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It has been a while since I updated this thread, time to get back into things. I went through a period of depression about the state of the world and where we are heading. James Hansens recent lectures certainly did not help! Anyway, I finally came to terms with myself and accepted that I'm probably not going to be able to wake the world up before really bad things start to happen. But I can keep improving our place and keep incorporating permiculture principles. Hopefully, I will set a nice example and encourage other people in this direction. So I quit feeling sorry for myself and got back to playing around the property.

We have been busy in the gardens this week. Managed to plant out; potatoes, Walla Walla sweet onions, and bush peas. Seeded 616 soil blocks with; onions, pole peas, broccoli, cauliflower, tomatoes, peppers, brussels sprouts, lettuce, Kohlrabi, lavender, celery, and assorted flowers. Split up and transplanted lots of comfrey and borrage around the fruit trees.

I reworked my zone one garden plan. I am using the Mother Earth News Garden Planner and they added a publish feature so you can publish your garden plan. Here is mine if you are interested.

Cliffs Zone ! garden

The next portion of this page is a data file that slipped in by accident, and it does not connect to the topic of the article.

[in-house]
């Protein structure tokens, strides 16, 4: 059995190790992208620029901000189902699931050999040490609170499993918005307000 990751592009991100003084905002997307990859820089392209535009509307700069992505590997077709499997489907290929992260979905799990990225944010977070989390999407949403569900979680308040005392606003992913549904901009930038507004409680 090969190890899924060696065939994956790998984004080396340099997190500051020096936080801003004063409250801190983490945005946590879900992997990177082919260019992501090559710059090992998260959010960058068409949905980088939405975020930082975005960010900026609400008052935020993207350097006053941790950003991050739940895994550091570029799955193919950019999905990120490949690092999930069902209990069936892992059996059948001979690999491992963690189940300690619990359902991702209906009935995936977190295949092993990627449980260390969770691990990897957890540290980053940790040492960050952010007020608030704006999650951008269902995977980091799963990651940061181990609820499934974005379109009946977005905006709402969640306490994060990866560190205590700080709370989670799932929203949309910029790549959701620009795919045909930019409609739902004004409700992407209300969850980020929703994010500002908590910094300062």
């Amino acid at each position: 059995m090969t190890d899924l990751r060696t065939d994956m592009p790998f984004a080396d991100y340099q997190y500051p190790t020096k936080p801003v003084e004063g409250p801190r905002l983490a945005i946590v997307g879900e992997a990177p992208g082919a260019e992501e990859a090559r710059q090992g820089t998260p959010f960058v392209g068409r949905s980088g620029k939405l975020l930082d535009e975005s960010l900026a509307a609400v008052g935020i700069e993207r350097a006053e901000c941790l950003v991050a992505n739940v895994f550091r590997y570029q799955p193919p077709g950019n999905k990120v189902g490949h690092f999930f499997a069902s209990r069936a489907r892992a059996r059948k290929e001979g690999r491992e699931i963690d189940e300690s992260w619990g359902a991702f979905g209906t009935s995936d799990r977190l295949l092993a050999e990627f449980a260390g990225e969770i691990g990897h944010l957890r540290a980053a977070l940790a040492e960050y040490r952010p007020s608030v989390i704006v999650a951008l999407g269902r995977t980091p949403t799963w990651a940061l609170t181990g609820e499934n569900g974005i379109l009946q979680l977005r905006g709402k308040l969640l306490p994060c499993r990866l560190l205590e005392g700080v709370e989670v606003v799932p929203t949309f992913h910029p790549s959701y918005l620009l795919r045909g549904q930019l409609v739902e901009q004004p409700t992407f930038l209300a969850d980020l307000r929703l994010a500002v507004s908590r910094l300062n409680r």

Unfortunately, if you want to publish a plan it has to be smaller than 93' X 93', so I could only include my zone 1 garden. However, you can have more than one plan and if you don't plan on publishing it, the plan can be up to 1,000' x 1,000'.

My zone 1 garden should be awesome this year. I have a line on a LOT of free wood chips for mulch that I hope comes through (should know in a week).

I also built a massive Perone Hive.

Anyway, nice to be back. I'll try and keep this thread updated better in the future.
 
Tyler Ludens
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Looking good, Cliff!

 
master steward
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Wow, all of you folks who are documenting your projects are a true inspiration !

What an awesome place you and your family have there Cliff!

I too get depressed at the state of things but in the end I try to remember that when there are folks like you/us out there learning about and actually doing permiculture, there is hope for a better future!
 
Clifford Reinke
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I have recently started another phase of my quest towards simplicity. On Monday I quit eating any commercially processed food, with the exception of canned Olives, Olive oil, Sunflower Oil, and Sesame oil. I’ve also eliminated processed sugar, grains, Gluten, dairy, starchy vegetables, and reduced my protein intake. Basically, a chemical detox diet. So far, I feel great.